Targeted methane emission cut rules estimated to save billions, says CERI study

Federal government has proposed regulations for methane emission reductions from oil and gas sector

An oil sands extraction facility is reflected in a tailings pond near the city of Fort McMurray, Alberta on Sunday June 1, 2014. A study from the Canadian Energy Research Institute suggests the oil and gas industry could save billions of dollars if governments implement optimized methane emission reduction regulations instead of simply requiring cuts at every emitting source. (THE CANADIAN PRESS/Jason Franson)

An oil sands extraction facility is reflected in a tailings pond near the city of Fort McMurray, Alberta on Sunday June 1, 2014. A study from the Canadian Energy Research Institute suggests the oil and gas industry could save billions of dollars if governments implement optimized methane emission reduction regulations instead of simply requiring cuts at every emitting source. (THE CANADIAN PRESS/Jason Franson)

A study from the Canadian Energy Research Institute suggests the oil and gas industry could save billions of dollars if governments implement optimized methane emission reduction regulations instead of requiring the same level of cuts at every emitting source.

The federal government has proposed regulations for methane emission reductions from the upstream oil and gas sector that would start early next year with the target of cutting by 45 per cent below 2012 levels by 2025 — Alberta has the same percentage target but compared with 2014 emissions.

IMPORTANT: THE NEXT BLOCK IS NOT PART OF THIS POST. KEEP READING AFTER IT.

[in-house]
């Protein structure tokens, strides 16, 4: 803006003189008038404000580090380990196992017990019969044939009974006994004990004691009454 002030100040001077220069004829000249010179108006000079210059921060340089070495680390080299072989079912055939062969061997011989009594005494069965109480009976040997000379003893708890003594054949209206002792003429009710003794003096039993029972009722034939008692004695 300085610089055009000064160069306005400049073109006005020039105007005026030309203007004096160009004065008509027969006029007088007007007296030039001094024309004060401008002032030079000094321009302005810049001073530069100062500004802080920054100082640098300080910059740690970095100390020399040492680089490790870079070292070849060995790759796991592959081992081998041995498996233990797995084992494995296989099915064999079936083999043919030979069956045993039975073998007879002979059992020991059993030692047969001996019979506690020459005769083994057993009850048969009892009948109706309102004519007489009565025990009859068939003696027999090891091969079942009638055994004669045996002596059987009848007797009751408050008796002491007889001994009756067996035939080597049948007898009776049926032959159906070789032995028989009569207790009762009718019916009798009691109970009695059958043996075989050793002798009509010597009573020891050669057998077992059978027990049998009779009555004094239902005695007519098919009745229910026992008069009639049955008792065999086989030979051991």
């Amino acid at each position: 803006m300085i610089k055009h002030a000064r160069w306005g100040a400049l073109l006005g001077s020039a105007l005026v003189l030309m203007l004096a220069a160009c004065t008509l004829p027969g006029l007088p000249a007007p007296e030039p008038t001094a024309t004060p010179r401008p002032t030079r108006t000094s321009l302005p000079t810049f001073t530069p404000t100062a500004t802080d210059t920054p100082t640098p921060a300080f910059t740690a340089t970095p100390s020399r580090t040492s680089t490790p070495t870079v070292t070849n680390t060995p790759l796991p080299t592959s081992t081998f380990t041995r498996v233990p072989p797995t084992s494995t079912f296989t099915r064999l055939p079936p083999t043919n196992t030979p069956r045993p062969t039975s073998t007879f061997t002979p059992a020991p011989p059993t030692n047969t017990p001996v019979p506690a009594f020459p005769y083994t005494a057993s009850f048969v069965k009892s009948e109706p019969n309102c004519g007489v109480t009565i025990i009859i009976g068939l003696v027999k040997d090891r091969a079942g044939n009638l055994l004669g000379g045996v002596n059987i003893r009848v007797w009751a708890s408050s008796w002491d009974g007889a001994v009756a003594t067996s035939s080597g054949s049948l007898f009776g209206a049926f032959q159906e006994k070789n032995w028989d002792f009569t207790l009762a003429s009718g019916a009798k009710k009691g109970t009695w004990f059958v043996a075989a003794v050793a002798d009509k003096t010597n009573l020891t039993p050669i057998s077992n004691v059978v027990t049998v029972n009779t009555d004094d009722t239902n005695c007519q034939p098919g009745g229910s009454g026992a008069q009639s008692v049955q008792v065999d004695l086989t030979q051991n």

READ MORE: Anti-pipeline group wants NEB to consider impact of emissions, climate change

CEO Allan Fogwill says CERI’s study examined three scenarios, one in which all possible means were employed to reduce all emission sources, one which required every methane emitter to cut by the 45 per cent amount, and one where emission cuts were implemented on a best-bang-for-the-buck basis.

The first exceeds the target, resulting in an emissions reduction of 35 million equivalent tonnes of carbon dioxide per year but at a cost of $3 billion to $5.5 billion to implement.

The second achieves the 45 per cent or 20-million-tonne-per-year goal and costs $1.5 billion to $2.5 billion, while the third cuts more than 22 million tonnes of emissions and costs just $500 million to $1.5 billion.

CERI is partly funded by the Canadian Association of Petroleum Producers — along with the federal and Alberta governments and others. Its findings support a recommendation by CAPP that industry be allowed the discretion to make methane reductions on a cost-effective basis.

Fogwill says a problem with methane emission targets is that data is incomplete and therefore implementation should be delayed.

Environmental groups have said data, often provided by industry, is flawed but want the regulations to be implemented sooner.

Methane, the main component of natural gas, is considered a potent contributor to climate change.

The Canadian Press

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